The Nutritional Demands of Lactation

The Nutritional Demands of Lactation 1 August, 2011
– Dr Rensia Möller

The Nutritional Demands of Lactation

Mares must be kept at optimal body condition in order to nourish their foals properly and remain healthy throughout lactation. This is achieved by providing sufficient dietary energy in the form of a well-balanced diet throughout both early and late lactation.

Lactation places extraordinary physiological demands on mares. Well-fed lactating mares can produce the equivalent of 2-4% of their body weight in milk daily during the first two months of lactation (10-20? for a 500kg mare). The energy requirement of lactating mares is nearly double that of barren or early-pregnant mares in order to sustain this vast output. In addition to elevated energy requirements, lactation also increases protein, calcium, and phosphorus requirements.

The primary goal of feeding the lactating mare is to maintain optimal body condition. Based on a simplified method of body condition scoring from 0 (very poor and bony) to 5 (very fat or obese), lactating mares from foaling to weaning should be maintained in good to heavy condition (3-3.5), and weight loss should be avoided, as fertility and milk production will be adversely affected.

Because early lactation can drain energy reserves, mares should be in at least moderate body condition prior to foaling (i.e. a layer of fat should cover the ribcage allowing it to be felt but not seen, body condition score 2.5-3). Mares in poor body condition have inadequate internal energy stores to produce enough milk, and foals nursing these mares often grow slower than their well-nourished peers. Special attention therefore must be given to thin and obese mares to ensure optimal milk production.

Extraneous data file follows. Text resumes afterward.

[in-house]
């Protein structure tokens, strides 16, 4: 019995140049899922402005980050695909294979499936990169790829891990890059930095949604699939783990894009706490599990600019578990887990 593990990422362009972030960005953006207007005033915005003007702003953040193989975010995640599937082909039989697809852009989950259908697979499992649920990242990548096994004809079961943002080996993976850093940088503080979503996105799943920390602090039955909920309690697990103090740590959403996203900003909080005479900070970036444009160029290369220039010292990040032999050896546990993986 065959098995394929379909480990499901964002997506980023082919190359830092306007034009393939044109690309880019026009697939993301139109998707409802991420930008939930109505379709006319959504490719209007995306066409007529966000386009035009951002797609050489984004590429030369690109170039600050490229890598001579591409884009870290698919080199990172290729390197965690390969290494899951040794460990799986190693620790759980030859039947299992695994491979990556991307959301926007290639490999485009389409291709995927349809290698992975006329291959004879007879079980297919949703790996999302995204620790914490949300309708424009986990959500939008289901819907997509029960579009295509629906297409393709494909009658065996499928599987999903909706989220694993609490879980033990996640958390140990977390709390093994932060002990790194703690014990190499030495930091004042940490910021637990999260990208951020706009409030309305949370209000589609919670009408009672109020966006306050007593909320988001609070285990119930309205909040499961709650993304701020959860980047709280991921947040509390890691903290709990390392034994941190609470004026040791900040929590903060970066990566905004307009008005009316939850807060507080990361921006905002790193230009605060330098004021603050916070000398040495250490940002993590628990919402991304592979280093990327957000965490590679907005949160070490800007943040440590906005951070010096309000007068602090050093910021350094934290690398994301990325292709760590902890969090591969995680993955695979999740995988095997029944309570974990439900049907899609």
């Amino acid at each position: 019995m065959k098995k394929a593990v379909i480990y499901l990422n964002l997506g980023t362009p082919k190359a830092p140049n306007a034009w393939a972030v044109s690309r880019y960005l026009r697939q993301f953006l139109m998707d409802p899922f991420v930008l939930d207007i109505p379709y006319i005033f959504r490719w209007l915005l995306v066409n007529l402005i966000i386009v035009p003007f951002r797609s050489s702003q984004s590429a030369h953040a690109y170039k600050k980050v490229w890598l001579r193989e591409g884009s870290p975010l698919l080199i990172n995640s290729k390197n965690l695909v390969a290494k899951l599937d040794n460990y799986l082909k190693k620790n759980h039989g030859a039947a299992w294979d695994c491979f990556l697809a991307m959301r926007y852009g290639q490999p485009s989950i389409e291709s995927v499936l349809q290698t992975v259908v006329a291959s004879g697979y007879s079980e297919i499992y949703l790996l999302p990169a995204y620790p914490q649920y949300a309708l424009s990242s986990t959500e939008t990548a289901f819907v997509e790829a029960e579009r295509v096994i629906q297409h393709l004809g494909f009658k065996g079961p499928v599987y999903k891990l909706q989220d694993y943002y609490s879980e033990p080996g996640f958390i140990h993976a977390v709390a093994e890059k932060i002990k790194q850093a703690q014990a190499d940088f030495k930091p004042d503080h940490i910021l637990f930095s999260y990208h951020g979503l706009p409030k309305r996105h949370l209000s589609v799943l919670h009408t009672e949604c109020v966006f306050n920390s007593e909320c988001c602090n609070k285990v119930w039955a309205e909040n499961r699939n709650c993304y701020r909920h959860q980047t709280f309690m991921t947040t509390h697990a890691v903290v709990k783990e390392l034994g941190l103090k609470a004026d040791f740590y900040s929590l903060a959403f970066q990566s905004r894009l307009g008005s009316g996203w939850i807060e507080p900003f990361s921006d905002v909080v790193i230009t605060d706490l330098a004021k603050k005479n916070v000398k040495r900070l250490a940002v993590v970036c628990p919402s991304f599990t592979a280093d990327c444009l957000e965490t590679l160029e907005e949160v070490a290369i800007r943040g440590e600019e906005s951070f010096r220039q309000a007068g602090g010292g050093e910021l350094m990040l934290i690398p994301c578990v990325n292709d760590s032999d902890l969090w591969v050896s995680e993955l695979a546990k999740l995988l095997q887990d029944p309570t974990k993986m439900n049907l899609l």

It is erroneous belief that overfeeding energy to mares in adequate body condition can cause spikes in the amount of energy, protein, and fat contained in the milk. On the contrary, excessive dietary energy may actually lower these values in the milk of mares in average or above-average body condition.

Feeding the Obese Lactating Mare

Every attempt should be made to prevent mares from becoming obese during any stage of reproduction. Mares must be fed roughage in the form of high-quality hay and pasture, and this alone may provide sufficient dietary energy and protein to support lactation. In mares that are particularly easy keepers, excessive intake of high-quality legume hay such as lucerne may contribute to obesity during lactation, and switching to only grass hay such as Eragrostis teff or curvula may prevent weight gain. Proper fortification of vitamins and minerals in the diet must be ensured, and this is best achieved by feeding a balancer pellet such as Epol All Phase Balancer. When fed according to recommendations, either on a hay only diet or in addition to low levels of astud diet, adequate levels of protein, calcium, and phosphorus will be ensured.

Feeding the Underweight Lactating Mare

Just as some hard-working horses are unable to maintain their weight on typical portions of hay, grain and pasture, many mares cannot keep optimal body condition while nursing a foal. Most concentrates formulated for lactating broodmares have a feeding rate of 4-6 kg daily, and if the daily grain quantity is more than 4.5 kg, feeding the mare three times a day would be necessary as no single grain meal should be over 2.2 kilograms to avoid overloading the hindgut and possibly leading to hindgut acidosis. Some mares, even when consuming the maximum amount of grain that can be fed safely in combination with the highest quality legume hay, still lose considerable weight during lactation. One way to counteract this is to top-dress fat in the form of vegetable oil onto the concentrate ration. Mares that are thin at foaling must consume sufficient calories to not only support the growth of their foal via sufficient milk production, but also to increase their own body condition, especially if the mare is to be successfully rebred. Thin mares have a more difficult time conceiving and maintaining pregnancy than mares in average body condition.